Every spring, China’s cities are plunged into chaos as 130 million migrant workers journey to their home villages for the New Year’s holiday. This mass exodus is the world’s largest human migration—an epic spectacle that reveals a country tragically caught between its rural past and industrial future.
Working over several years in classic verite style, Chinese-Canadian filmmaker Lixin Fan (with the producers of the award-winning hit documentary Up the Yangtze) travels with one couple who have embarked on this annual trek for almost two decades. Like so many of China’s rural poor, Changhua and Sugin Zhang left behind their two infant children for gruelling factory jobs. Their daughter Qin—now a restless and rebellious teenager—both bitterly resents their absence and longs for her own freedom away from school, much to the utter devastation of her parents. Emotionally engaging and starkly beautiful, Last Train Home’s intimate observation of one fractured family sheds light on the human cost of China’s ascendance as an economic superpower.
Runtime: 90 min.
Subs: English, hard-coded
Format: Xvid Avi
Size: 700 MB
Video Quality: 942 kbps
Resolution: 624 x 352
Files split with Winrar.
According to an introductory note that appears on screen at the beginning of Lixin Fan’s documentary “Last Train Home,” every year, during the lunar New Year, 130 million workers return from China’s industrial cities to their homes in the countryside. This temporary shift in population, which the film calls the largest human migration in the world, is one of those numbers that seem impossible to comprehend. One hundred and thirty million people, moving between work and family, stoking the engines that drive the machinery of worldwide consumer capitalism. What does that look like? What does it mean?
To suggest an answer to the first question, Mr. Fan, a Chinese-Canadian filmmaker whose guile and courage with the camera can seem almost magical, looks down at a throng of migrants pressing toward the train station in the southern city of Guangzhou. The crush of faces, possessions and umbrellas looks almost like an abstract composition, until you are in the middle of it, at which point it becomes chaotic and overwhelming. In what looks almost like a random encounter, Mr. Fan zeroes in on two individuals, a married couple whose travails will provide a painful, local illumination of a huge and complicated social phenomenon.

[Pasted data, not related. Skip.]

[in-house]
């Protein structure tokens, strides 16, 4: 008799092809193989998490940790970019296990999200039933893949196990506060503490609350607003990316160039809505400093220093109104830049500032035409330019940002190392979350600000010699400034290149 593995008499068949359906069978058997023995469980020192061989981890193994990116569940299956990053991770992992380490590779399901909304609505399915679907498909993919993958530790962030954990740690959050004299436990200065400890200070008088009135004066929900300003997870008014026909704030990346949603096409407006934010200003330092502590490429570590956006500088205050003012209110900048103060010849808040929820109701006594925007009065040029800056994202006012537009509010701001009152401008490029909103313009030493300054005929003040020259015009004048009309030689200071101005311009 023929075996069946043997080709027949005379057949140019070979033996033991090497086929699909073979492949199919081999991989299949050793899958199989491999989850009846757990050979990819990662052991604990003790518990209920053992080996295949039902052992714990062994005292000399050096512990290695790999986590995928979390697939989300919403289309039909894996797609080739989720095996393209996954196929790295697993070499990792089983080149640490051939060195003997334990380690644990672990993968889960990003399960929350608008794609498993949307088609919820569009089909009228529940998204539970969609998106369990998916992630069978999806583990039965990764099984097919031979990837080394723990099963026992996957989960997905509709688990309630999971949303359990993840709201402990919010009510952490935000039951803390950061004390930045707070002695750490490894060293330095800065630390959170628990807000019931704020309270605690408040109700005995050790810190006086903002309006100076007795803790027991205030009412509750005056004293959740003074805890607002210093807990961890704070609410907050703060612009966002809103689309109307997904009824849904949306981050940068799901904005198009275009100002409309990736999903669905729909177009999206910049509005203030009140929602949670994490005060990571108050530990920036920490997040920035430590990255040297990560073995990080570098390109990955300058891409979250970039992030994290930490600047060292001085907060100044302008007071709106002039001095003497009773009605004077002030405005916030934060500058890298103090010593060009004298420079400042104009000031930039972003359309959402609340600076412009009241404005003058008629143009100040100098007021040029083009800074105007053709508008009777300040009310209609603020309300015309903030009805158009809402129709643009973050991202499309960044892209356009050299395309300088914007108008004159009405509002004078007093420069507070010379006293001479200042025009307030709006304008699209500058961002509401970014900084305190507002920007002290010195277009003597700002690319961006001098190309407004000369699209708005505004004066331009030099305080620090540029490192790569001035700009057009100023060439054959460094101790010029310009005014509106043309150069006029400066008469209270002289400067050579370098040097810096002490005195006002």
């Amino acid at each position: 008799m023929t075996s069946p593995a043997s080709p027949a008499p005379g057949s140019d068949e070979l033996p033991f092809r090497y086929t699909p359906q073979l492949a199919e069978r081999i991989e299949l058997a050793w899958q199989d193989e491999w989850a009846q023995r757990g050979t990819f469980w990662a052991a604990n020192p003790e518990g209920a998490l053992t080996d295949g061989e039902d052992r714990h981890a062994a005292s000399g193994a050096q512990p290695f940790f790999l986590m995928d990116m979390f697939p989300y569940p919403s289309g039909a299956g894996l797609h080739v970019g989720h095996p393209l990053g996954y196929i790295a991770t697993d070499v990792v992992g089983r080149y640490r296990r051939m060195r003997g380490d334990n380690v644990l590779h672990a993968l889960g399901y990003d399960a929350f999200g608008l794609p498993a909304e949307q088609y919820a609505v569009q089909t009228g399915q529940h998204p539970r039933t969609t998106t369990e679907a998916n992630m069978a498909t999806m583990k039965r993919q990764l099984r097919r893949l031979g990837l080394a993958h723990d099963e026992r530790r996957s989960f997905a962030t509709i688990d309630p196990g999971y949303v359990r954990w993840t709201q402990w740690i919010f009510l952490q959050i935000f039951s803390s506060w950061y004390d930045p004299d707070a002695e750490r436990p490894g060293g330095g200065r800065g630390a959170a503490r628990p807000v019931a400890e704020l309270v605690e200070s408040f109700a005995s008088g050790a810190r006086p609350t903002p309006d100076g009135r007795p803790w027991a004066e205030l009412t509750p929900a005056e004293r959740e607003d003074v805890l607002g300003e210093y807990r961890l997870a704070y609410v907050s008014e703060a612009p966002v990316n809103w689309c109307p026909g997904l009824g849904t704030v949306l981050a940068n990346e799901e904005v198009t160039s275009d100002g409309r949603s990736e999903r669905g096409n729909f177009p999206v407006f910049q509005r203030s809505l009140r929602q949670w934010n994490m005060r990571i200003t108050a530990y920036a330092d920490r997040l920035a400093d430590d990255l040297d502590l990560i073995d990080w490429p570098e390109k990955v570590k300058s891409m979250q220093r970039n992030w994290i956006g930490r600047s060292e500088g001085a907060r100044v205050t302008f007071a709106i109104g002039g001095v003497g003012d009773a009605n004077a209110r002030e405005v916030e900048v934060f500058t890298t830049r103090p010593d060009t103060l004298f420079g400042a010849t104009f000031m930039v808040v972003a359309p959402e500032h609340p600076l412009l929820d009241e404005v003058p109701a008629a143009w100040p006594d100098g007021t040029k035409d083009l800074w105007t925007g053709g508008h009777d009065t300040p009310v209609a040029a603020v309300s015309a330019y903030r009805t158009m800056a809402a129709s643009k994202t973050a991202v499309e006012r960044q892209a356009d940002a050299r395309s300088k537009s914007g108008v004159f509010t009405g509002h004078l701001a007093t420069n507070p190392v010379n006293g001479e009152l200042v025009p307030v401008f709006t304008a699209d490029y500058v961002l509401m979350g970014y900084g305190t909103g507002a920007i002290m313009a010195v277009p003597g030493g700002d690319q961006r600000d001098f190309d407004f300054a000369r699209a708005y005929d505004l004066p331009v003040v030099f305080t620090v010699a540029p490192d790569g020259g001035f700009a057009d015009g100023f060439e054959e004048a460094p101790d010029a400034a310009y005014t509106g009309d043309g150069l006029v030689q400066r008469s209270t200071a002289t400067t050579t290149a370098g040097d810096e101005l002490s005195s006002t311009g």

Zhang Changhua and Chen Suqin, who come from a rural village in Sichuan province, have worked in the factories of Guangzhou for 15 years, stitching and bundling garments, sharing quarters in a dormitory and returning home each year to visit their children. Zhang Qin, their daughter, is a high school student when the film starts, and her younger brother is in middle school. The children live with their grandmother, who settled in the area when the Chinese government was sending workers from cities to farms, and who is part of a long cycle of sacrifice and suffering propelled by changes in state policy and shifts in the global economy.
It is clear that Chen Suqin and her husband want a better life for their children, but their way of expressing this desire sounds, to Qin in particular, like nagging and unfair criticism. Her mother pesters her to improve her grades, and she has trouble accepting the authority of a parent she sees only for a few days a year. Eventually — Mr. Fan’s story unfolds slowly and episodically over the course of about three years — the girl leaves school to join her parents in urban factory work.
But rather than bringing them closer together, this shared ordeal only highlights a generational chasm that can hardly be confined to this family. Qin’s parents cling to old Confucian values and sturdy peasant customs, living modestly and thriftily in the service of the future. But Qin is not content simply to produce consumer goods that will be sold elsewhere; she also wants a share of the pleasure that the modern economy promises. On her day off from the factory she goes shopping with some young co-workers, ogling and sampling items made by girls like them or parents like theirs.
The changing social landscape of China — a change registered in drastic alterations of the physical and demographic environment — has proven to be fertile ground for that country’s movie directors, not all of whom enjoy official favor. “Last Train Home” complements Yung Chang’s “Up the Yangtze” (also produced by Mila Aung-Thwin), and also the work, both fictional and non-, of Jia Zhangke, the most prominent and protean of China’s current generation of socially critical filmmakers.
Like many of Mr. Jia’s films — “The World,” which deals with migrant workers, and “24 City,” about the closing of a factory in Chengdu — Mr. Fan’s documentary is informed by a melancholy humanism, and finds unexpected beauty in almost unbearably harsh circumstances. It tells the story of a family caught, and possibly crushed, between the past and the future — a story that, on its own, is moving, even heartbreaking. Multiplied by 130 million, it becomes a terrifying and sobering panorama of the present.
: ~ A.O. Scott